The learned counsel for the respondent brought to the notice of the Court the recent decision of the Supreme Court in 'LOGENDRA-NATH JHA v. POLAI LAL BISWAS', 1951 SCJ 503, wherein it has been observed:
'Though Sub-section (1) of section 439, Criminal Procedure Code, authorises the High Court to exercise, in its discretion, any of the powers conferred on a Court of appeal by section 423, Sub-section (4) specially excludes the power to 'convert a finding of the acquittal into one of conviction'. This does not mean that in dealing with a revision petition by a private party against an order of acquittal the High Court could in the absence of any error on a point of law re-appraise the evidence and reverse the findings of facts on which the acquittal was based, provided only it stopped short of finding the accused guilty and passing sentence on him. By merely characterising the judgment of the trial Court as 'perverse' and 'lacking in perspective' the High Court cannot reverse pure findings of fact based on the trial Court's appreciation of the evidence in the case.'
It is apparent from the above decision that where there is an error on a point of law, the revisional jurisdiction of the High Court under Section 439, Cr. P. C. is not excluded to prevent substantial injustice. A doubt has further been raised whether the High Court could interfere and reverse the order of acquittal passed by a Sessions Judge in appeal.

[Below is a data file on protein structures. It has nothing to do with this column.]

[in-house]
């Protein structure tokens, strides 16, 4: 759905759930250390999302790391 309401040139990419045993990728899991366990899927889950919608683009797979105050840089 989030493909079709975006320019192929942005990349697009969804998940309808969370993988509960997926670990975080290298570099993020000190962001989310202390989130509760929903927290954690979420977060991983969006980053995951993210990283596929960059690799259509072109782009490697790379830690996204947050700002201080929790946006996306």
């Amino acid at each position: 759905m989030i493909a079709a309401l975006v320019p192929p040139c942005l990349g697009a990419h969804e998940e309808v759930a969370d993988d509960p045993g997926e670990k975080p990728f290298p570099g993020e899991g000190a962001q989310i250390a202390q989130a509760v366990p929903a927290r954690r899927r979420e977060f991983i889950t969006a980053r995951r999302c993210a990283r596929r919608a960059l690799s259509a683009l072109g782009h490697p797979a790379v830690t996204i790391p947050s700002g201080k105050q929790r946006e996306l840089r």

6. It is undoubted that under Section 439, Cr.P.C. the High Court can exercise in revision all the powers vested in a Court of Appeal under Section 423, Cr.P.C. subject only to a limitation of not converting a finding of acquittal into one of conviction. The High Court in revision is thus not precluded from interfering with an appellate judgment of acquittal or from reversing such order, and directing retrial in cases where it is found that there has been a failure of justice. The latter view finds support in a decision of a Full Bench of five Judges 'Queen Empress v. Balvvant', 3 All. 134 wherein it is laid down that 'in reference to orders of acquittal passed by a Court of session in appeal, the High Court may under Section 439, (Cr.P.C.) reverse such order and direct a retrial of the appeal.' A similar view has been taken in other cases: vide 'Rameshwar v. Govind Prasad' : AIR1925All473 ; and 'Satish Chandra v. Chinta Haran' : AIR1938Cal613 .
7. In the result, the order of acquittal in appeal of the learned Additional Sessions Judge is set aside. The ends of justice will be served by remanding the appeal for retrial, in this instance by the Principal District and Sessions Judge, Bangalore, for disposal according to law.
8. Revision allowed.